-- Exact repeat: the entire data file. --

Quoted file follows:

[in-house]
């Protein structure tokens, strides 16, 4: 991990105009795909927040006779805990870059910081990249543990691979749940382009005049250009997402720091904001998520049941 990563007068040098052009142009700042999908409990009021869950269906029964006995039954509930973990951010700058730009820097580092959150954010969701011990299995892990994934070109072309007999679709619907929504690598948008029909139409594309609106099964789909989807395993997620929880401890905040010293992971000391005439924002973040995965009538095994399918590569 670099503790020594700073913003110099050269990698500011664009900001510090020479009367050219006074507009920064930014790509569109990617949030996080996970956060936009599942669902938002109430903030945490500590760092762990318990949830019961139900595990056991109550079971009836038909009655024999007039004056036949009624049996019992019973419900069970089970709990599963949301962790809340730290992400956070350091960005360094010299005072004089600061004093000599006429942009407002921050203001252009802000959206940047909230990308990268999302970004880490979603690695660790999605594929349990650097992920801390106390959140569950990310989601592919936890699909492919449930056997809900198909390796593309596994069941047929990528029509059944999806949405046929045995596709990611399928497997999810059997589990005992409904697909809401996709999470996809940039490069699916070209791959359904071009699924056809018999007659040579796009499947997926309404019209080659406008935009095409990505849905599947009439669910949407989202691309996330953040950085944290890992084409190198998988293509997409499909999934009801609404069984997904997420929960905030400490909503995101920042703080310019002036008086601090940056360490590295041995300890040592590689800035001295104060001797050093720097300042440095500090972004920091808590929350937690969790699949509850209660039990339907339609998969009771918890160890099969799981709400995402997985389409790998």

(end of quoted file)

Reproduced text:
[in-house]
């Protein structure tokens, strides 16, 4: 991990105009795909927040006779805990870059910081990249543990691979749940382009005049250009997402720091904001998520049941 990563007068040098052009142009700042999908409990009021869950269906029964006995039954509930973990951010700058730009820097580092959150954010969701011990299995892990994934070109072309007999679709619907929504690598948008029909139409594309609106099964789909989807395993997620929880401890905040010293992971000391005439924002973040995965009538095994399918590569 670099503790020594700073913003110099050269990698500011664009900001510090020479009367050219006074507009920064930014790509569109990617949030996080996970956060936009599942669902938002109430903030945490500590760092762990318990949830019961139900595990056991109550079971009836038909009655024999007039004056036949009624049996019992019973419900069970089970709990599963949301962790809340730290992400956070350091960005360094010299005072004089600061004093000599006429942009407002921050203001252009802000959206940047909230990308990268999302970004880490979603690695660790999605594929349990650097992920801390106390959140569950990310989601592919936890699909492919449930056997809900198909390796593309596994069941047929990528029509059944999806949405046929045995596709990611399928497997999810059997589990005992409904697909809401996709999470996809940039490069699916070209791959359904071009699924056809018999007659040579796009499947997926309404019209080659406008935009095409990505849905599947009439669910949407989202691309996330953040950085944290890992084409190198998988293509997409499909999934009801609404069984997904997420929960905030400490909503995101920042703080310019002036008086601090940056360490590295041995300890040592590689800035001295104060001797050093720097300042440095500090972004920091808590929350937690969790699949509850209660039990339907339609998969009771918890160890099969799981709400995402997985389409790998």